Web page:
Besides radiotherapy and chemotherapy, the standard procedure for treating brain tumors includes the surgical removal of all or some of the growth. This surgery calls for precision and perfection — both from the surgeon and the instruments, because knowledge and skill alone do not determine the successful outcome of surgery.
Time is also a factor. Constantly stopping to adjust the microscope interrupts the procedure and consumes valuable minutes when the surgeon’s hands could be completing the procedure. As a result, the dose of anesthetics must be increased, and this puts the patient under additional stress. The loss of time can even be a matter of life and death.
Solving this problem became a goal of David Pitskhelauri, MD, Ph.D., a brain tumor and surgical epilepsy therapy specialist at the Moscow Burdenko Neurosurgery Institute in Moscow, Russia. He knew that if the microscope had a hands-free setting, the surgeon would be able to operate without stopping. And so the doctor, along with a product development firm, a manufacturer, and a specialist in electrical connector technology joined forces to develop Mari, a precision instrument that enables the hands-free use of a surgical microscope, heralding a new age of neurosurgery.
From Concept to Development
Help in creating the solution came from product development firm Astratech, also based in Moscow. The firm’s director, Nicolay Rozhnin, Ph.D., led the development of the system, which reacts to the slightest movements of the surgeon’s lips and head and converts them into control signals. Sensitivity, precision, and quick reactions were all essential. In addition to Dr. Pitskhelauri, who addressed the medical requirements, the development team included Astratech experts in electronics and microtechnology and connector technology company ODU. Tolikety Co. was selected to manufacture the Mari microscope attachment.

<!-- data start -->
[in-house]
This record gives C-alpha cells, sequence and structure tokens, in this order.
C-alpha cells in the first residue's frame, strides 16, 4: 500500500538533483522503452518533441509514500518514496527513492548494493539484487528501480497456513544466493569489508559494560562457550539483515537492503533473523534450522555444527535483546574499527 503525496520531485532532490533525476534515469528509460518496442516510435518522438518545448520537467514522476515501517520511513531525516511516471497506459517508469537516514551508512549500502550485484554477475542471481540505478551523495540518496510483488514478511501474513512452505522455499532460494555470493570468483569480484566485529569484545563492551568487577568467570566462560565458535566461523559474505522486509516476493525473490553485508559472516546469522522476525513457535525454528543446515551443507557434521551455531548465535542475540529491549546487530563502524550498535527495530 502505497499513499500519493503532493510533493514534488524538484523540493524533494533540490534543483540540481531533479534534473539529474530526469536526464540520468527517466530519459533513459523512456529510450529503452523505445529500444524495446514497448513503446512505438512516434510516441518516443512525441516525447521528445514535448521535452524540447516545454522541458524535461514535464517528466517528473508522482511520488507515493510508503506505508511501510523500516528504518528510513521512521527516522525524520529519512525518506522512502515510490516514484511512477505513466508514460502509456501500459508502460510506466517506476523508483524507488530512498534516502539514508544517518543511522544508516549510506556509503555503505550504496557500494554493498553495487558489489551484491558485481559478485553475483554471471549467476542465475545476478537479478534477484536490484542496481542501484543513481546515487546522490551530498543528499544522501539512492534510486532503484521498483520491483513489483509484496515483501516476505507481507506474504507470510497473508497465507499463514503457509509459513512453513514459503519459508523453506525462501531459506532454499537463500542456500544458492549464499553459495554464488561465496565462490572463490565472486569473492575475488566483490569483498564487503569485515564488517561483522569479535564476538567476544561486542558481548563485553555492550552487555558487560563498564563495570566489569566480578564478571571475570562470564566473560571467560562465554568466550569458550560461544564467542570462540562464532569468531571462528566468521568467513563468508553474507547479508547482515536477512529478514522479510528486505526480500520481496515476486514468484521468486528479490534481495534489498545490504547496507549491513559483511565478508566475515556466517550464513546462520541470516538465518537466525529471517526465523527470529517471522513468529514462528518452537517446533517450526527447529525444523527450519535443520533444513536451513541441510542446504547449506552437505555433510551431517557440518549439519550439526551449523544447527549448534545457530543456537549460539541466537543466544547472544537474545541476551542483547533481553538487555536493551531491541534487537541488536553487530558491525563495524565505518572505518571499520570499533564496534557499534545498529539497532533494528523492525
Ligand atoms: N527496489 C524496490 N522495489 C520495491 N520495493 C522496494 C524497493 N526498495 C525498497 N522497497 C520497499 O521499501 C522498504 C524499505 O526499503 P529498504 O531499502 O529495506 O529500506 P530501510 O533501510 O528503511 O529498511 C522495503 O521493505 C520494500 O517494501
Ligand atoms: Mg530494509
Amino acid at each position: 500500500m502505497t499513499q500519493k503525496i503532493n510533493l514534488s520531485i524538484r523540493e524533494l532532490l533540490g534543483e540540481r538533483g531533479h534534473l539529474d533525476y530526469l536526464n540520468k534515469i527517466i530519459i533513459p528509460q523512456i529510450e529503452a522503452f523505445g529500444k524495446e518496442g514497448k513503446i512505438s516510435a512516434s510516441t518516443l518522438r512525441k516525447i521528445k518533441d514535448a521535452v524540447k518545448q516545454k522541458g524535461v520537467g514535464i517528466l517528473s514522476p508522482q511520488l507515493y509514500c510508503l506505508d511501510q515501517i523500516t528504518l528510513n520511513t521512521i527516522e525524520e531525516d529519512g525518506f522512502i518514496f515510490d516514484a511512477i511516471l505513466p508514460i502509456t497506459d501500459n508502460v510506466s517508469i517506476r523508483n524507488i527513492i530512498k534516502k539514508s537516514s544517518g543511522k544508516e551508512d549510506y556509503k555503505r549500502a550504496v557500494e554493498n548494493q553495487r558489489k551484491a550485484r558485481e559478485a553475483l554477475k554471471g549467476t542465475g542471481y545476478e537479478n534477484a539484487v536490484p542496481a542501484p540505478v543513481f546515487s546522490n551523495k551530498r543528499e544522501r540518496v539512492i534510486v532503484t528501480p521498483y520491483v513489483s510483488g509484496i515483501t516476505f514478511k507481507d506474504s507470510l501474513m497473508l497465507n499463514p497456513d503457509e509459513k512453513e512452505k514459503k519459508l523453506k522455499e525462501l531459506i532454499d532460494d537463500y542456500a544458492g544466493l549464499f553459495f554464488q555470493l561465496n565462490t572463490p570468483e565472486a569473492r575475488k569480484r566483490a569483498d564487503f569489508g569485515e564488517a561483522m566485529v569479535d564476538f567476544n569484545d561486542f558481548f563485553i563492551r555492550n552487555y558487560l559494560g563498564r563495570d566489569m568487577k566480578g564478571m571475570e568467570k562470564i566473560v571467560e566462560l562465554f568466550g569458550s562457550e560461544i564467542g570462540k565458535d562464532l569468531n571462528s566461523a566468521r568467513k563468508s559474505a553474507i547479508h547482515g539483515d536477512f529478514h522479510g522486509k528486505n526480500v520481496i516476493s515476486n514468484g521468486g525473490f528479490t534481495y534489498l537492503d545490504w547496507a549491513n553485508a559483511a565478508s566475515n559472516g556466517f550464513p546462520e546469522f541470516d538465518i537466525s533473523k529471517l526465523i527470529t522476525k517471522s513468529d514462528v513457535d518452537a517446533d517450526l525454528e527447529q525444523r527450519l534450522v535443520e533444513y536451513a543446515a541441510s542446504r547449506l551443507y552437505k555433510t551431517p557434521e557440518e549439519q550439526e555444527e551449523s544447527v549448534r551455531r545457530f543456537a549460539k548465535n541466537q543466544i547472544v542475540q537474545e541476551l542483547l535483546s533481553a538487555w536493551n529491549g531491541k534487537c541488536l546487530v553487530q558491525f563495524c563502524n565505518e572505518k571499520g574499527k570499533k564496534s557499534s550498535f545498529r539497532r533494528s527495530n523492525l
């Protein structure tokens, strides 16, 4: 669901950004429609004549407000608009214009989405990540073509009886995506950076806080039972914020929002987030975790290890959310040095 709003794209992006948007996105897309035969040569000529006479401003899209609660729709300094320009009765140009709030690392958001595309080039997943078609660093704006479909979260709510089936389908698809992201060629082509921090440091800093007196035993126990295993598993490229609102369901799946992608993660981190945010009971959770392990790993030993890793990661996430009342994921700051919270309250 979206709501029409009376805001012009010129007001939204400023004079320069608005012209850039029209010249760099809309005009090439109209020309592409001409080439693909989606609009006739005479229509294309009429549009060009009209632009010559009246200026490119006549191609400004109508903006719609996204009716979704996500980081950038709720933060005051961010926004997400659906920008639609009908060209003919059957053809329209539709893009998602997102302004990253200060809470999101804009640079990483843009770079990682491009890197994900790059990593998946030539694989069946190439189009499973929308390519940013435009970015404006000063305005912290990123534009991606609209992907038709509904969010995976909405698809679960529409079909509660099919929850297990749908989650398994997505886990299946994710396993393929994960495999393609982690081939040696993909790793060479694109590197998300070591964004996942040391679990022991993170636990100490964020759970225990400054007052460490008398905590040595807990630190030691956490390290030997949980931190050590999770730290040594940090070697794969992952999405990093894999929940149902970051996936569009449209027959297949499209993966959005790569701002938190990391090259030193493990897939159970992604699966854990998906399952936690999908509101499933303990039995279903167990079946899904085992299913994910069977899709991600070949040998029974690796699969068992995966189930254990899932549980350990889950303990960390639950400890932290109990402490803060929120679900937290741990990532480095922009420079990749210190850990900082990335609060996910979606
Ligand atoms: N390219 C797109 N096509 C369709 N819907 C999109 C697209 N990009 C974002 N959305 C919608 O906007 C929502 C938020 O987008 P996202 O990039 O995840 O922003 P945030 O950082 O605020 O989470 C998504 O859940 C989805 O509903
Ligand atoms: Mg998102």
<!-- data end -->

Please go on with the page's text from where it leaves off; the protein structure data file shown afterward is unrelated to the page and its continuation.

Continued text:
What exactly is Mari? The Mari precision control system is used in conjunction with a multifunction counterweight-balanced surgical microscope.1 It consists of a rectangular titanium holder with supportive plates, a frame that allows the device to be attached to the microscope eyepieces, a joystick, and an electric switch for control of the microscope’s functions. A microprocessor, a small electric drive with a locking mechanism, an electric heating system, and a multiwire cable provide the rest of the functionality. A 12-V transformer is used for the power supply.
The Mari device resembles a helmet and is relatively heavy at 1100 g (2.43 lb). The bulk of the weight is carried by the microscope used in the surgery, keeping the weight of the device off of the surgeon. The device is attached to the surgeon’s head in such a way that the surgeon feels only mild contact with the support plates with no excessive pressure on the head.
The electric switch in the Mari chin rest releases the magnetic supports for the microscope so that it can be moved and turned along the x, y, z axes as well as on the rotational and diagonal axes. The joystick is positioned at the height of the surgeon’s mouth and is moved by the surgeon’s lips to adjust the microscope focus and zoom. The signal transmission to the surgical microscope, including focus-up, focus-down, zoom-in, and zoom-out, are also regulated by the surgeon’s lips.
The Key Role of Connectors
Connections for medical applications must meet the most exacting customer specifications and market standards for precision, reliability, and product safety. Health, correct diagnosis, and sometimes even life can depend on the fault-free operation of connectors. The Mari device with its precision control system is a prime example of the need for connectors that can ensure that the device meets these stringent requirements.2